By Jennifer Copley (Last Updated 7 November 2016)
There is a lot of disagreement among the experts regarding ideal strength training frequency. However, most say that it’s a good idea to leave a day or two between workouts targeting a particular muscle or muscle group. That means you can work out two to three times a week if you’re doing full-body workouts, or do split routines in which you work different muscle groups on different days if you want to train more frequently.
The split strategy is typically used by more advanced strength trainers because it allows them to work out four to six days per week and do more sets overall. However, studies suggest that you can get similar strength gains with fewer full-body workouts as with split routines, assuming you do the same number of sets over the course of the week (Heke, 2011; Crewther et al., 2016). For example, you could do 20 sets three days a week (full-body routine), 15 sets four days a week (split routine), or 12 sets five days a week (split routine) for a total of 60 weekly sets. Of course, many strength trainers use their split routines to get in more weekly sets than they could with two to three full-body workouts per week.
Research findings regarding ideal strength training frequency
A meta-analysis of strength training studies conducted by Rhea et al. (2003) found that working each muscle group three times a week for beginners and twice a week for more advanced strength trainers yielded the most significant benefits. Other research (cited by Wescott, 2010) indicates that allowing several days of recovery after working a muscle group is ideal because it supports proper recovery and muscle adaptation. The twice-a-week-per-muscle group approach is also supported by the research of Candow and Burke (2007), who found that strength trainers can get the same results from two workouts per week as three.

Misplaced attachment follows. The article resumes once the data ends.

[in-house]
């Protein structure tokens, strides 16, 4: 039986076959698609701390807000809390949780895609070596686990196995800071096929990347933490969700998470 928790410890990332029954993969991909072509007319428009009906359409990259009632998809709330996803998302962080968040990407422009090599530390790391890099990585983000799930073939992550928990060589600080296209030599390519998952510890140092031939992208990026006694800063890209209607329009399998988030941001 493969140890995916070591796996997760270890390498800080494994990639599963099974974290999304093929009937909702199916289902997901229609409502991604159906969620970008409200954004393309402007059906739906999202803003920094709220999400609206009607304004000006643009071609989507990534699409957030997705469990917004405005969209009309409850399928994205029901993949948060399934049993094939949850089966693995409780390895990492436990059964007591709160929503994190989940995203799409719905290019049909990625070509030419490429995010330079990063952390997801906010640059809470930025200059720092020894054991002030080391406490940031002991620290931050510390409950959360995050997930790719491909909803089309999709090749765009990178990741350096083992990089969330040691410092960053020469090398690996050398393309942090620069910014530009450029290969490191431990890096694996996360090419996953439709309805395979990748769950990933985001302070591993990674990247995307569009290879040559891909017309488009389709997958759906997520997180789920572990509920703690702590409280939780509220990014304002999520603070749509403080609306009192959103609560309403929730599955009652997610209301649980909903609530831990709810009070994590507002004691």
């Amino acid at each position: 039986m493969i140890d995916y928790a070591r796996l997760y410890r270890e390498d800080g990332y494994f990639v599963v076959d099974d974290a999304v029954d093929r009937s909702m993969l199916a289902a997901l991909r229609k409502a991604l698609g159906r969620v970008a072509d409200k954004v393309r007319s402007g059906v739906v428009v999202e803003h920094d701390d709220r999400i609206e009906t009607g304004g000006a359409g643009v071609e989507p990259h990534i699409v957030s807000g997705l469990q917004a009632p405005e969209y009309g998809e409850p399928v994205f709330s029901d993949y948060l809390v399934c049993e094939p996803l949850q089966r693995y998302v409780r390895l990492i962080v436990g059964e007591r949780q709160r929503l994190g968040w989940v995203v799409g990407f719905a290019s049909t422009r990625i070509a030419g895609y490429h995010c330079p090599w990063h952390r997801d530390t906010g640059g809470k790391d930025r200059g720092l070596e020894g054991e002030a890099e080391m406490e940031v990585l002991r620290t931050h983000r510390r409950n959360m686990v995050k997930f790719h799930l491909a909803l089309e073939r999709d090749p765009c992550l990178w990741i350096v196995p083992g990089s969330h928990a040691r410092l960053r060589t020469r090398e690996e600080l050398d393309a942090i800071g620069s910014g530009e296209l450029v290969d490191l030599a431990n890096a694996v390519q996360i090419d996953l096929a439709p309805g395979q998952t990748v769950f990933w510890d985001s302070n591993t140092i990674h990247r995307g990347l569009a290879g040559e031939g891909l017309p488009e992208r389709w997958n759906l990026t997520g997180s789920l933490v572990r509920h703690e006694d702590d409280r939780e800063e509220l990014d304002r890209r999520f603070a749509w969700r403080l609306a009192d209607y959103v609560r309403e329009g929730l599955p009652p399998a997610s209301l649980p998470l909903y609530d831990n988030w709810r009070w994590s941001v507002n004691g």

- American College of Sports Medicine. (2013). Resistance Training for Health and Fitness [PDF].
- Candow, D. G., & Burke, D. G. (2007). Effect of short-term equal-volume resistance training with different workout frequency on muscle mass and strength in untrained men and women. The Journal of Strength & Conditioning Research, 21(1), 204-207.
- Crewther, B. T., Heke, T. O. L., & Keogh, J. W. L. (2016). The effects of two equal-volume training protocols upon strength, body composition and salivary hormones in male rugby union players. Biology of Sport, 33(2), 111-116.
- Heke, T. O. (2011). The effect of two-equal volume training protocols upon strength, body composition and salivary hormones in strength trained males. (Doctoral dissertation, Auckland University of Technology).
- Karp, J., PhD. (2003). Weight Training Q & A. IDEA Health and Fitness Association.
- National Strength and Conditioning Association. (2014). Foundations of Fitness Programming [PDF]. NSCA.com.
- Rhea, M. R., Alvar, B. A., Burkett, L. N., & Ball, S. D. (2003). A meta-analysis to determine the dose response for strength development. Medicine and Science in Sports and Exercise, 35(3), 456-464.
- Wescott, W.L. How Often Should Clients Perform Strength Training? [PDF] ACSM’s Certified News 2010, 20(2), 10-11.